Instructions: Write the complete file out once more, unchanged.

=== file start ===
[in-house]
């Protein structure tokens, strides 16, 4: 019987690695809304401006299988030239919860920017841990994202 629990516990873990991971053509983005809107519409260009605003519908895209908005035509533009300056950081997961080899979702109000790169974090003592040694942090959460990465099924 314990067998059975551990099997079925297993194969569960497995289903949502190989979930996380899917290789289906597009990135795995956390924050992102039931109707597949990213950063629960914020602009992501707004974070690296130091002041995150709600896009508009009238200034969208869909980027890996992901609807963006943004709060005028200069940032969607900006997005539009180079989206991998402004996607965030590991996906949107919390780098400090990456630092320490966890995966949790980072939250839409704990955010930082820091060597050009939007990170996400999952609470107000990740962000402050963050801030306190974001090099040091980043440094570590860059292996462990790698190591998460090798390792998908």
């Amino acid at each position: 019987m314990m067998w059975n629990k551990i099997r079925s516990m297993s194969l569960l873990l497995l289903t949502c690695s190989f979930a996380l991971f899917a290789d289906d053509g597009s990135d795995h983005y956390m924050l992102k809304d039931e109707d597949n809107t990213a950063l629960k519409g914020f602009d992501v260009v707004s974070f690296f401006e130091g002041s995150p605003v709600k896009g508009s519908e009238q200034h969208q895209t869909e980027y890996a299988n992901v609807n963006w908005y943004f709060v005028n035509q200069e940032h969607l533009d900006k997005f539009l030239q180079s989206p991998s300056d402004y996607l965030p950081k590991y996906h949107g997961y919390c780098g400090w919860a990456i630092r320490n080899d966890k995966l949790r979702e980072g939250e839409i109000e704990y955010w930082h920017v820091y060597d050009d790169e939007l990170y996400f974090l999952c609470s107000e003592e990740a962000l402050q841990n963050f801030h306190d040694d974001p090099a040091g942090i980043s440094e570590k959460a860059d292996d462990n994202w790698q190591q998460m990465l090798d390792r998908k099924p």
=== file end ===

[in-house]
């Protein structure tokens, strides 16, 4: 019987690695809304401006299988030239919860920017841990994202 629990516990873990991971053509983005809107519409260009605003519908895209908005035509533009300056950081997961080899979702109000790169974090003592040694942090959460990465099924 314990067998059975551990099997079925297993194969569960497995289903949502190989979930996380899917290789289906597009990135795995956390924050992102039931109707597949990213950063629960914020602009992501707004974070690296130091002041995150709600896009508009009238200034969208869909980027890996992901609807963006943004709060005028200069940032969607900006997005539009180079989206991998402004996607965030590991996906949107919390780098400090990456630092320490966890995966949790980072939250839409704990955010930082820091060597050009939007990170996400999952609470107000990740962000402050963050801030306190974001090099040091980043440094570590860059292996462990790698190591998460090798390792998908």
């Amino acid at each position: 019987m314990m067998w059975n629990k551990i099997r079925s516990m297993s194969l569960l873990l497995l289903t949502c690695s190989f979930a996380l991971f899917a290789d289906d053509g597009s990135d795995h983005y956390m924050l992102k809304d039931e109707d597949n809107t990213a950063l629960k519409g914020f602009d992501v260009v707004s974070f690296f401006e130091g002041s995150p605003v709600k896009g508009s519908e009238q200034h969208q895209t869909e980027y890996a299988n992901v609807n963006w908005y943004f709060v005028n035509q200069e940032h969607l533009d900006k997005f539009l030239q180079s989206p991998s300056d402004y996607l965030p950081k590991y996906h949107g997961y919390c780098g400090w919860a990456i630092r320490n080899d966890k995966l949790r979702e980072g939250e839409i109000e704990y955010w930082h920017v820091y060597d050009d790169e939007l990170y996400f974090l999952c609470s107000e003592e990740a962000l402050q841990n963050f801030h306190d040694d974001p090099a040091g942090i980043s440094e570590k959460a860059d292996d462990n994202w790698q190591q998460m990465l090798d390792r998908k099924p």